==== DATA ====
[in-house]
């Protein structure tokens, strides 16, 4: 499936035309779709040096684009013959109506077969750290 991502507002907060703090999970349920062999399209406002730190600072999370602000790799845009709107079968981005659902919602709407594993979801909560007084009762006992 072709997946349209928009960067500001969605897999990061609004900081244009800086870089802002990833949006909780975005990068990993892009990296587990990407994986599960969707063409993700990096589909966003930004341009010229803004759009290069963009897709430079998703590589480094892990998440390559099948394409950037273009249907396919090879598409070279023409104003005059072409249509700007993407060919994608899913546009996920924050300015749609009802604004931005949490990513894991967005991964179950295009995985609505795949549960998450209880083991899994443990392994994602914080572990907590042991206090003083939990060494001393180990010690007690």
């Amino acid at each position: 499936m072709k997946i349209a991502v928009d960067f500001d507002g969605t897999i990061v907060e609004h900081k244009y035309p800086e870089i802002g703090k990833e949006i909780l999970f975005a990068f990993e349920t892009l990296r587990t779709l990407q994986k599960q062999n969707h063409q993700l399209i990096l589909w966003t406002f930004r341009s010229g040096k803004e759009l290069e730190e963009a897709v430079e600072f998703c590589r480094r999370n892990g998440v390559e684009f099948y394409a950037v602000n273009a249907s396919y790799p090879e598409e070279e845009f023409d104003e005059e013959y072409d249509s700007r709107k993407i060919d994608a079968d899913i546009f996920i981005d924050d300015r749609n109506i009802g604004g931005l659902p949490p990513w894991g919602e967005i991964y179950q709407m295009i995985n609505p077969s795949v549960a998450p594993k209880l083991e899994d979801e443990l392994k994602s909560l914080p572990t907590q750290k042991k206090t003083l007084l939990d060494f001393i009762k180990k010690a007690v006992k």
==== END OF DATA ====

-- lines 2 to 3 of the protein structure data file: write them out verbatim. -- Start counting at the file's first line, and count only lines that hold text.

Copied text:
């Protein structure tokens, strides 16, 4: 499936035309779709040096684009013959109506077969750290 991502507002907060703090999970349920062999399209406002730190600072999370602000790799845009709107079968981005659902919602709407594993979801909560007084009762006992 072709997946349209928009960067500001969605897999990061609004900081244009800086870089802002990833949006909780975005990068990993892009990296587990990407994986599960969707063409993700990096589909966003930004341009010229803004759009290069963009897709430079998703590589480094892990998440390559099948394409950037273009249907396919090879598409070279023409104003005059072409249509700007993407060919994608899913546009996920924050300015749609009802604004931005949490990513894991967005991964179950295009995985609505795949549960998450209880083991899994443990392994994602914080572990907590042991206090003083939990060494001393180990010690007690």
């Amino acid at each position: 499936m072709k997946i349209a991502v928009d960067f500001d507002g969605t897999i990061v907060e609004h900081k244009y035309p800086e870089i802002g703090k990833e949006i909780l999970f975005a990068f990993e349920t892009l990296r587990t779709l990407q994986k599960q062999n969707h063409q993700l399209i990096l589909w966003t406002f930004r341009s010229g040096k803004e759009l290069e730190e963009a897709v430079e600072f998703c590589r480094r999370n892990g998440v390559e684009f099948y394409a950037v602000n273009a249907s396919y790799p090879e598409e070279e845009f023409d104003e005059e013959y072409d249509s700007r709107k993407i060919d994608a079968d899913i546009f996920i981005d924050d300015r749609n109506i009802g604004g931005l659902p949490p990513w894991g919602e967005i991964y179950q709407m295009i995985n609505p077969s795949v549960a998450p594993k209880l083991e899994d979801e443990l392994k994602s909560l914080p572990t907590q750290k042991k206090t003083l007084l939990d060494f001393i009762k180990k010690a007690v006992k």